• activation/memory markers;
  • Chagas disease;
  • chronic myositis;
  • DAF knock-out;
  • pathogenesis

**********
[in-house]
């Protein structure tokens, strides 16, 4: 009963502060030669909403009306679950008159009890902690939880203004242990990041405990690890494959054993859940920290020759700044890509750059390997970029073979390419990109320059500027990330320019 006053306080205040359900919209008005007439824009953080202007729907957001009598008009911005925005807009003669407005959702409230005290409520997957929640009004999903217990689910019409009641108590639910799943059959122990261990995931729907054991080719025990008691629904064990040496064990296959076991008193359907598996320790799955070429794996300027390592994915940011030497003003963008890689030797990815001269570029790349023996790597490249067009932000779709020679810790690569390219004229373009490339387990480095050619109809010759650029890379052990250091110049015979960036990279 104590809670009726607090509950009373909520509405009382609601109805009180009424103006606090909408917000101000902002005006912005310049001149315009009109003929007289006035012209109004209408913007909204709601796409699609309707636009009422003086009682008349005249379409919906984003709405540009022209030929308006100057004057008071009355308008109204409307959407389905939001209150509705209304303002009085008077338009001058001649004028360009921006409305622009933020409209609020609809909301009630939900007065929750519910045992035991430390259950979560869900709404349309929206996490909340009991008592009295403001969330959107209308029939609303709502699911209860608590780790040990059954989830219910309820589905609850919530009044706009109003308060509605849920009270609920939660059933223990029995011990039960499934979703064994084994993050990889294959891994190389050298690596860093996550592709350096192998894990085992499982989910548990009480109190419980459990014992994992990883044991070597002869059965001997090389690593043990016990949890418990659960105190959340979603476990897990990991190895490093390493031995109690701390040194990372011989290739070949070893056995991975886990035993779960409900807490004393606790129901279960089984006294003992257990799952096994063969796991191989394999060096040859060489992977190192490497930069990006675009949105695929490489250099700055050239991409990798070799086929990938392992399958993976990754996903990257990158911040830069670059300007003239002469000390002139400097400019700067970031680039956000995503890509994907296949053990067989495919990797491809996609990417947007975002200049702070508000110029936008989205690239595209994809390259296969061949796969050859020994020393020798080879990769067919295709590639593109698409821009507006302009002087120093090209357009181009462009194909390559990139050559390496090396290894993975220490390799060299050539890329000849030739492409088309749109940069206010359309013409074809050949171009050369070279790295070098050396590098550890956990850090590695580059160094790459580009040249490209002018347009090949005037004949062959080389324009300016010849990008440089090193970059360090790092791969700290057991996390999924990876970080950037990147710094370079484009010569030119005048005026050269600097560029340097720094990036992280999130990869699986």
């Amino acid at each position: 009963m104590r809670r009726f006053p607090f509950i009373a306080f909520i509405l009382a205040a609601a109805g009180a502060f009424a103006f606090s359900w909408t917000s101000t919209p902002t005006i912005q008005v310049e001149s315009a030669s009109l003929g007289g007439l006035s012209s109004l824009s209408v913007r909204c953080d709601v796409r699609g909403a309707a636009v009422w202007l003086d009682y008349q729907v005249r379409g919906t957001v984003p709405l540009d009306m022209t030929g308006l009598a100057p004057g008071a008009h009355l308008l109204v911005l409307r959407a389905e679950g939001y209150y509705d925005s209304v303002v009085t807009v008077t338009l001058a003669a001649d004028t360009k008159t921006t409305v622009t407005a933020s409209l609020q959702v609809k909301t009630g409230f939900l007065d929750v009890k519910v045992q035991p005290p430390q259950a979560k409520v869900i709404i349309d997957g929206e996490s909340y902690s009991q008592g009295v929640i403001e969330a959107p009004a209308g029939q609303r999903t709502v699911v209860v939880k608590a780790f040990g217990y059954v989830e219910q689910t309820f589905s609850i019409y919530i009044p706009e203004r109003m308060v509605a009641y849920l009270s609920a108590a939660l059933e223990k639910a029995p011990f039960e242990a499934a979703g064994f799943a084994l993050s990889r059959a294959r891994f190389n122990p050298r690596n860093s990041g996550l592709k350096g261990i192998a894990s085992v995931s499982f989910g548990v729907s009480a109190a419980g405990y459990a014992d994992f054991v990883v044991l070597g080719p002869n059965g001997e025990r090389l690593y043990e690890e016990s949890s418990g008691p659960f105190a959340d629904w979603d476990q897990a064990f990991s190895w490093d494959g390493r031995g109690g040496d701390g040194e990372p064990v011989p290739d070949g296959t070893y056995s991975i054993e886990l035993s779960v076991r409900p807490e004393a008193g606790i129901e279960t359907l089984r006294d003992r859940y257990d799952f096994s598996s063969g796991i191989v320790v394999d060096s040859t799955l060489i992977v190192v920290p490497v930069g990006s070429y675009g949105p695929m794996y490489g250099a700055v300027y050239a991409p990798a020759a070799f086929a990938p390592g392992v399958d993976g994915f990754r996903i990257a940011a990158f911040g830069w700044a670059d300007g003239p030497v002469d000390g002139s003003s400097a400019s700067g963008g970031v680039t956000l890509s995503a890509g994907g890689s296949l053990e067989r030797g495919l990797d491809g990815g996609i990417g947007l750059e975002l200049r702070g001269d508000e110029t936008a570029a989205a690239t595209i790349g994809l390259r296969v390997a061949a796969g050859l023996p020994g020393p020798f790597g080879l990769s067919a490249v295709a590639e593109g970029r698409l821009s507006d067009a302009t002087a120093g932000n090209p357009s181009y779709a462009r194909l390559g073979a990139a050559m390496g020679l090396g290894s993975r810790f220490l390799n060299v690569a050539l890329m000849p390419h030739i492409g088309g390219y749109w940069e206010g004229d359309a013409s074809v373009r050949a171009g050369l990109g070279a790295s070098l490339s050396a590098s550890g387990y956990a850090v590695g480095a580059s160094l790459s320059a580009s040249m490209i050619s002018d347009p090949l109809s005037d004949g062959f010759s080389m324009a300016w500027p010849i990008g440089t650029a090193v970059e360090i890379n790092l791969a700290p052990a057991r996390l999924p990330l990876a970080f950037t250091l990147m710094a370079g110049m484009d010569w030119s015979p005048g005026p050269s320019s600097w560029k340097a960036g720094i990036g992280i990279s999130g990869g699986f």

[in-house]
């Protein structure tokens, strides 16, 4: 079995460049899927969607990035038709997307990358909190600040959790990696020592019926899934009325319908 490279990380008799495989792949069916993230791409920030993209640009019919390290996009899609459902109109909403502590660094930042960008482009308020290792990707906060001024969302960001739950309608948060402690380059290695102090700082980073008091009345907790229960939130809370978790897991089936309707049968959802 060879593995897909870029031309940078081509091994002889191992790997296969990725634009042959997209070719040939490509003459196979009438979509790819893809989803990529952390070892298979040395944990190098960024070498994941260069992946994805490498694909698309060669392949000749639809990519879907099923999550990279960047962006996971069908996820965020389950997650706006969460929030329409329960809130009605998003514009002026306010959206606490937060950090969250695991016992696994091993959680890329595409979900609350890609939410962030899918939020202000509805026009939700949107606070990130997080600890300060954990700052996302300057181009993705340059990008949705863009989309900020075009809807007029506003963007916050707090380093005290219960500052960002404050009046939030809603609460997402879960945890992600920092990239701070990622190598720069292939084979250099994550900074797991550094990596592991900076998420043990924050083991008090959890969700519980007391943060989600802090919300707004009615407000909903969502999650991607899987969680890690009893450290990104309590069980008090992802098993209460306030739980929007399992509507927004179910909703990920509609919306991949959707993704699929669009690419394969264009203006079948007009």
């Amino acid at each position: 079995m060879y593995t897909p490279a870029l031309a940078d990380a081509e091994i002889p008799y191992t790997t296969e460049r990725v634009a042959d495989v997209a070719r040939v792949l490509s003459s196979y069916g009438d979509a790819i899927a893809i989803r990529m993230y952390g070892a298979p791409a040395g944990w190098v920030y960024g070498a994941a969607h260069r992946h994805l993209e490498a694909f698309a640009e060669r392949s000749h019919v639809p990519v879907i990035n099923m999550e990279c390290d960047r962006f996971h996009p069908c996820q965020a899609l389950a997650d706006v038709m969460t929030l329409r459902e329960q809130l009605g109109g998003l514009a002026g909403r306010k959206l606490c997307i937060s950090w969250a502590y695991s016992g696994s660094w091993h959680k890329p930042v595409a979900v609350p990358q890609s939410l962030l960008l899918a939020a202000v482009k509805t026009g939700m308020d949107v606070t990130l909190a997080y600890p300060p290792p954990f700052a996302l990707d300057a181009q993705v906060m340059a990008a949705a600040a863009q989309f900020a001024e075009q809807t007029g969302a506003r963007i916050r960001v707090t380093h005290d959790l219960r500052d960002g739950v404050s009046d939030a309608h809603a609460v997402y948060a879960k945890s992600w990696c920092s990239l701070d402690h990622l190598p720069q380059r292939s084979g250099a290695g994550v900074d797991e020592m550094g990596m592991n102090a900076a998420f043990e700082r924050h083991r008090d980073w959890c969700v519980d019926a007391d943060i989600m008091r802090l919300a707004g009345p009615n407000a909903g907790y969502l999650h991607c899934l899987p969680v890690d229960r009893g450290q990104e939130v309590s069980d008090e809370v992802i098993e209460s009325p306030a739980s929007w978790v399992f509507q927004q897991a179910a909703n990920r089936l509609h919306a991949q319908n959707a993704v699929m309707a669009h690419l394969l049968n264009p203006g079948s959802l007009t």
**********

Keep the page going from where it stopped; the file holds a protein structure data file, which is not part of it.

Introduction: Murine infection with Trypanosoma cruzi (Tc) has been used to study the role of T-cells in the pathogenesis of human inflammatory idiopathic myositis. Absence of decay-accelerating factor 1 (Daf1) has been shown to enhance murine T-cell responses and autoimmunity. Methods: To determine whether Daf1 deficiency can exacerbate Tc-induced myositis, C57BL/6 DAF+/+ and DAF−/− mice were inoculated with 5 × 104 trypomastigotes, and their morbidity, parasitemia, parasite burden, histopathology, and T-cell expansion were studied in the acute and chronic stages. Results: DAF−/− mice had lower parasitemia and parasite burden but higher morbidity, muscle histopathology, and increased number of CD44+ (activated/memory phenotype) splenic CD4+ and CD8+ T-cells. Conclusions: An enhanced CD8+ T-cell immune-specific response may explain the lower parasitemia and parasite burden levels and the increase in histopathological lesions. We propose that Tc-inoculated DAF−/− mice are a useful model to study T-cell mediated immunity in skeletal muscle tissues. Muscle Nerve 46: 582–587, 2012